Tumorigenesis is the process involved in the production of a new tumor or tumors.
Mount Sinai Researchers Find "Removal of AKAP11 Protein by Autophagy as a key to Fuel Mitochondrial Metabolism and Tumor Cell Growth through activating protein kinase A (PKA) (Patent pending)"
The Louisiana State University School of Veterinary Medicine, or LSU SVM, has received an $11 million grant to establish a Center of Biomedical Research Excellence, or COBRE.
The Telomeres and Telomerase Group led by Maria A. Blasco at the Spanish National Cancer Research Centre continues to make progress in unraveling the role that telomeres -the ends of chromosomes that are responsible for cellular aging as they shorten- play in cancer.
Researchers at The Wistar Institute have discovered a new enzymatic function of the Epstein-Barr Virus (EBV) protein EBNA1, a critical factor in EBV's ability to transform human cells and cause cancer.
Like Peter Pan, some cells never grow up. In cancer, undifferentiated stem cells may help tumors such as glioblastoma become more aggressive than other forms of the disease.
Affecting almost 600,000 people worldwide every year, and with only a 50% survival rate, oral squamous cell carcinoma (OSCC) is one of the more common and deadly forms of cancer.
News-Medical spoke to researchers about their latest research into beta-blockers, and how they could potentially be used to treat COVID-19.
Enhancers are regulatory elements that play an important role in cancer.Researchers from Rutgers Cancer Institute of New Jersey, the state's only National Cancer Institute-designated Comprehensive Cancer Center, identified a novel enhancer.
University of Virginia Cancer Center researchers have identified a gene responsible for the spread of triple-negative breast cancer to other parts of the body - a process called metastasis - and developed a potential way to stop it.
A new study, led by researchers from the University of California, Irvine, has deepened the understanding of epigenetic mechanisms in tumorigenesis and revealed a previously undetected repertoire of cancer driver genes.
Immunotherapy for stomach cancer may work better if the therapy is delivered earlier in the course of disease and in combination with standard chemotherapy, a new study from researchers at Columbia University Vagelos College of Physicians and Surgeons suggests.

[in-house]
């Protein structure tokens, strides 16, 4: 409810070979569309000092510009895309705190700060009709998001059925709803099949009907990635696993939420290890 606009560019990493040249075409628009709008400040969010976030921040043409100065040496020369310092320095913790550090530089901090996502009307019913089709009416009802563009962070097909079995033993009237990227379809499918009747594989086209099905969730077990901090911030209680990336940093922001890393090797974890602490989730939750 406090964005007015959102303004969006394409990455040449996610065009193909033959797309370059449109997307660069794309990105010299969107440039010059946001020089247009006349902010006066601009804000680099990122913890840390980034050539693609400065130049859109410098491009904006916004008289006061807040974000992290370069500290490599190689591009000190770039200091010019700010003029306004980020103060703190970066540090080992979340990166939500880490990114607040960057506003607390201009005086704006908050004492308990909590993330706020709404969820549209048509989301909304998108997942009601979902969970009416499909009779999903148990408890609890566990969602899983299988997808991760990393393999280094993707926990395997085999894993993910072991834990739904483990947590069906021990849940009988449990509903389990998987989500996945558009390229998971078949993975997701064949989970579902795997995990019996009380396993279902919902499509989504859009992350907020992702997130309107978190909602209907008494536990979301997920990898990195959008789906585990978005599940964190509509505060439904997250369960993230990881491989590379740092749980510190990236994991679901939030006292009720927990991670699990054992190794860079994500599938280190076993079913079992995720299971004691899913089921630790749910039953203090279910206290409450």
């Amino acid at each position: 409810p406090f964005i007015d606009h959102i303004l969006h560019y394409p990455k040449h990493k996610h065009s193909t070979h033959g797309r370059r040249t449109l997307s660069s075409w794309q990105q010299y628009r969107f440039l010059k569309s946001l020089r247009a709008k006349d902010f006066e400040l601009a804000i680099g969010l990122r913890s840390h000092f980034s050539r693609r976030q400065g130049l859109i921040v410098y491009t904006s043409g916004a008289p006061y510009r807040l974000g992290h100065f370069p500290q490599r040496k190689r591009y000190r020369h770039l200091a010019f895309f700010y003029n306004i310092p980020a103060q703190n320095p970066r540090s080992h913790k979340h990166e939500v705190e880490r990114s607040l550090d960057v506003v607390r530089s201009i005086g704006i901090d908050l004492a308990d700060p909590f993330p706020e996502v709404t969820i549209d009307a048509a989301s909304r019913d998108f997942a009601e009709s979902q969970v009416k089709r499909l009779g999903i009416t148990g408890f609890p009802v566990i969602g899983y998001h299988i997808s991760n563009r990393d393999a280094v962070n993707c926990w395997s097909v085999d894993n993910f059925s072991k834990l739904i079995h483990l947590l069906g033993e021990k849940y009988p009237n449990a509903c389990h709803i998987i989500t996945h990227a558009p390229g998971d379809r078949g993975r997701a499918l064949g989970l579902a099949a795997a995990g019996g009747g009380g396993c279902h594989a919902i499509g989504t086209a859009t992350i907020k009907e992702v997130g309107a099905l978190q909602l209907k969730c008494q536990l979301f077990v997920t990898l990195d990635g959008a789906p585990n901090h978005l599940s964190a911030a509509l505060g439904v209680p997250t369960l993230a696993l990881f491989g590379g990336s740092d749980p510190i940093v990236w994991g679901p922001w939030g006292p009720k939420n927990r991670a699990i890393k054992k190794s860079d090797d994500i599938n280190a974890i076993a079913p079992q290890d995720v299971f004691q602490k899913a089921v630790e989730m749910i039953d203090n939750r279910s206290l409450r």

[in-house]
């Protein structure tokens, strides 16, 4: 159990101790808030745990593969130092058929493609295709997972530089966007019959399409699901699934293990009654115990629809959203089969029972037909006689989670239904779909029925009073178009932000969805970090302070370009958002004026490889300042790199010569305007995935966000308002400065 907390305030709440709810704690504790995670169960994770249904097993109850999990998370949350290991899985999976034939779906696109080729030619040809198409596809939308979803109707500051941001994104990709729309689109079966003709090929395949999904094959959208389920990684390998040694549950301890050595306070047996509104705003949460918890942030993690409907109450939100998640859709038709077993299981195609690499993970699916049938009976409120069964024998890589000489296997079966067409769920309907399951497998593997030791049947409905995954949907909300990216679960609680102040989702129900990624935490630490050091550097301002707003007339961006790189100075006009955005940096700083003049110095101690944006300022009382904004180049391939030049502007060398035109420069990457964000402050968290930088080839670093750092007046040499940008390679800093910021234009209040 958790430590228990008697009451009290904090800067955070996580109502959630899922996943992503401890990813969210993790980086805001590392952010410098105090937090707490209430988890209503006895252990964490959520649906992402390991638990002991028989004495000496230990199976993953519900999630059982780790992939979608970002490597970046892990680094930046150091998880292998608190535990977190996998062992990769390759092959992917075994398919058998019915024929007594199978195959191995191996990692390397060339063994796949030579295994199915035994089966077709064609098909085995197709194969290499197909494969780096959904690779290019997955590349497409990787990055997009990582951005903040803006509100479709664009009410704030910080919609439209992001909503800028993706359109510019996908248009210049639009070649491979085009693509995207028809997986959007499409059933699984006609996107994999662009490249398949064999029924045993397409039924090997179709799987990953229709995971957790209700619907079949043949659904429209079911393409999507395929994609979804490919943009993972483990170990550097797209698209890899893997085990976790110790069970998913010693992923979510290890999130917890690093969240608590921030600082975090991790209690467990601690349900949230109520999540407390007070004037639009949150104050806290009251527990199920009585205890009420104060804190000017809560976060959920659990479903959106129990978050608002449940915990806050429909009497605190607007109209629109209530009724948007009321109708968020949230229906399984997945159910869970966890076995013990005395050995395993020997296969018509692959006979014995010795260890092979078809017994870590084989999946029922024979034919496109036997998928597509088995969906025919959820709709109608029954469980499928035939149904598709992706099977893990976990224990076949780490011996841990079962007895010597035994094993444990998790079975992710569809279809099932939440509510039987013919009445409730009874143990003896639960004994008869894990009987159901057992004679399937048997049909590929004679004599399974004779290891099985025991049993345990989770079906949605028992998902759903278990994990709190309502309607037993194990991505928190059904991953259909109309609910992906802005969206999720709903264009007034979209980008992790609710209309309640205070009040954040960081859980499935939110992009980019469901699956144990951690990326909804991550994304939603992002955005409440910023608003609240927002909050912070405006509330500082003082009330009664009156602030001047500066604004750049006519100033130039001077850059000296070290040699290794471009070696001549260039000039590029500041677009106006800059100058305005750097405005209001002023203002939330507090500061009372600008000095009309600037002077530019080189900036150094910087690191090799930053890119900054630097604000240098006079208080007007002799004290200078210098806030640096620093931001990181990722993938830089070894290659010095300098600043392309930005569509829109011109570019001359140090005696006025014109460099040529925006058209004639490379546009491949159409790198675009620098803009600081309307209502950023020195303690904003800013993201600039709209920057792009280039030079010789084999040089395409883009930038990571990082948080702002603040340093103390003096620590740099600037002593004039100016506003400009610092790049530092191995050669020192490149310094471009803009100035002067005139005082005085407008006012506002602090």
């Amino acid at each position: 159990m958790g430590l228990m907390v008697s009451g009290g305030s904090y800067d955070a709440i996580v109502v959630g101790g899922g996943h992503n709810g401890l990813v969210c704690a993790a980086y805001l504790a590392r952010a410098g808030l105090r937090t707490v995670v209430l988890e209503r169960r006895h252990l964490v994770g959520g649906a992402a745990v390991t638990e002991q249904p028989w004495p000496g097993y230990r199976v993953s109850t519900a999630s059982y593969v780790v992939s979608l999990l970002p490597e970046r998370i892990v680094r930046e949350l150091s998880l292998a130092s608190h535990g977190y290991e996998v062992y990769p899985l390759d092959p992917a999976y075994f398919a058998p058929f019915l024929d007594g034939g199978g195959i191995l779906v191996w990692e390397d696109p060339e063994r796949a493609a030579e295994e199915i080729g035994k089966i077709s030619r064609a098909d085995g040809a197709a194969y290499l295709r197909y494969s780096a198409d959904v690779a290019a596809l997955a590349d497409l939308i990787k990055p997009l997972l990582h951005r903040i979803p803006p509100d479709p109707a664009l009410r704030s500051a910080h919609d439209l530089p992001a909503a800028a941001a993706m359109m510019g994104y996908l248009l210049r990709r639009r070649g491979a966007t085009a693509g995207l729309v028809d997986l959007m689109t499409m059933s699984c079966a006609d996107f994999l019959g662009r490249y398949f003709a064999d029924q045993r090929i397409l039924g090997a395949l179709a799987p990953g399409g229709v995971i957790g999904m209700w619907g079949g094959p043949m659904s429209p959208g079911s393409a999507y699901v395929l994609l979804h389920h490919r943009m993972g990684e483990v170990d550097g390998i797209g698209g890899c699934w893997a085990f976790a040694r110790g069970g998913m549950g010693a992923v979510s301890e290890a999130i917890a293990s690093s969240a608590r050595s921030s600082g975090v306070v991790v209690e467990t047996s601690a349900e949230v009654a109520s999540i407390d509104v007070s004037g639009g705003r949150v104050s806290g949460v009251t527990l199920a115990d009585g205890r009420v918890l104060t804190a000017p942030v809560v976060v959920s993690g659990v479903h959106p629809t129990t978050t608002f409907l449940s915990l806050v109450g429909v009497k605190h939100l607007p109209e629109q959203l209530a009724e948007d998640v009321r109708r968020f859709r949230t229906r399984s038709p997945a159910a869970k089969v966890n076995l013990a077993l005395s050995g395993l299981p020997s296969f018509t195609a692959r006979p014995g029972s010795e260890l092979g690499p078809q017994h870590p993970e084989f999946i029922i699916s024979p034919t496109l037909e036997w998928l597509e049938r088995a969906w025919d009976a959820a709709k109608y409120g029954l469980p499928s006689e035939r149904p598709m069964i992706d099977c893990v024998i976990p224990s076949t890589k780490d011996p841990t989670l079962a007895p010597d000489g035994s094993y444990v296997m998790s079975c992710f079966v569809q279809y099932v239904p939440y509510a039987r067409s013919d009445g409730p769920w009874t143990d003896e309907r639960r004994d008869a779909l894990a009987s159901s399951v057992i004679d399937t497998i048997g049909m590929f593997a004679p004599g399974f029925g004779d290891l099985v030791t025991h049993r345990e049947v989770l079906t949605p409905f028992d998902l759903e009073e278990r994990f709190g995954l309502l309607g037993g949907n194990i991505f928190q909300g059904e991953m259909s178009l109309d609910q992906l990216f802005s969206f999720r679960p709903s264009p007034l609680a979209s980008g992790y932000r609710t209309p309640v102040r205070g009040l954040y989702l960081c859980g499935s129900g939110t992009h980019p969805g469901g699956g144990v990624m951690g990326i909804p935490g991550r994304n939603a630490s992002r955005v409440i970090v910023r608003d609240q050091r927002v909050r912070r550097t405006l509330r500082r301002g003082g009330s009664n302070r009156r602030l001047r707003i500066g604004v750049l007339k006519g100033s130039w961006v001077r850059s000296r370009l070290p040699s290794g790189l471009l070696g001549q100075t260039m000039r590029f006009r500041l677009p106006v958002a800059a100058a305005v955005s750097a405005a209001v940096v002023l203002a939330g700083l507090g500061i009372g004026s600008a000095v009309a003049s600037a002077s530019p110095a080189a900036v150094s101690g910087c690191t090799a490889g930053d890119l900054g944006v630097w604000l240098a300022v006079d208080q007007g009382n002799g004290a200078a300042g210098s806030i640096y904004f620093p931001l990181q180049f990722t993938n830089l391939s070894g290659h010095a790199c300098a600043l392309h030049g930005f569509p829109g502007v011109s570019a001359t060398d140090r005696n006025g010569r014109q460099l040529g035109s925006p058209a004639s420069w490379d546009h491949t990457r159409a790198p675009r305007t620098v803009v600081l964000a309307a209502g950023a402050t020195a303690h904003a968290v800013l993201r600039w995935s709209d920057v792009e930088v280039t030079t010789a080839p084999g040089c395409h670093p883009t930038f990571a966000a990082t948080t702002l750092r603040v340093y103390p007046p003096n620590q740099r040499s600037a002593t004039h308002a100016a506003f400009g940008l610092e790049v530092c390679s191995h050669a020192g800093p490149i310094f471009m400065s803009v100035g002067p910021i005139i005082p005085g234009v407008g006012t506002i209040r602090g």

Volume 11, Issue 28 of Oncotarget features "Genetic analysis of the cooperative tumorigenic effects of targeted deletions of tumor suppressors Rb1, Trp53, Men1, and Pten in neuroendocrine tumors in mice" by Xu et, al. which reported that the authors examined whether the TSGs Rb1, Trp53, Pten, and Men1 have cooperative effects in suppressing neuroendocrine tumors in mice.
Science has long known that recovery from experimental heart attacks is improved by injection of a mixture of heart muscle cells, endothelial cells and smooth muscle cells, yet results have been limited by poor engraftment and retention, and researchers worry about potential tumorigenesis and heart arrhythmia.
Diet remains an important part of disease prevention and management, and a new study suggests that consumption of fructose may worsen intestinal inflammation common to inflammatory bowel diseases (IBD).
Researchers at the University of Chicago and the Cleveland Clinic have presented a novel single-cell RNA sequencing method that could be a useful application for research into the current coronavirus disease 2019 (COVID-19) pandemic.
For most people, there is no scarier diagnosis than that of cancer. While treatments including chemotherapy and radiotherapy have been used since the 1940s and late 1800s, respectively, immunotherapy has more recently emerged as a viable and successful approach to cancer treatment.
A team of scientists has unraveled the molecular mechanism behind one of the causes of colorectal cancer, and a treatment target.
Analysis of the genomes of 28,000 tumors from 66 types of cancer has led to the identification of 568 cancer driver genes
In a paper published in the journal Cancer Research, professor Levi Waldron, post-doctoral fellow Ludwig Geistlinger, and colleagues at the Institute for Implementation Science in Population Health at the CUNY Graduate School of Public Health and Health Policy) provide new insights into how ovarian cancer grows and evolves within a person.
A new study by researchers at the University of Kentucky identifies a novel function of the enzyme spermine synthase (SMS) to facilitate colorectal cancer growth.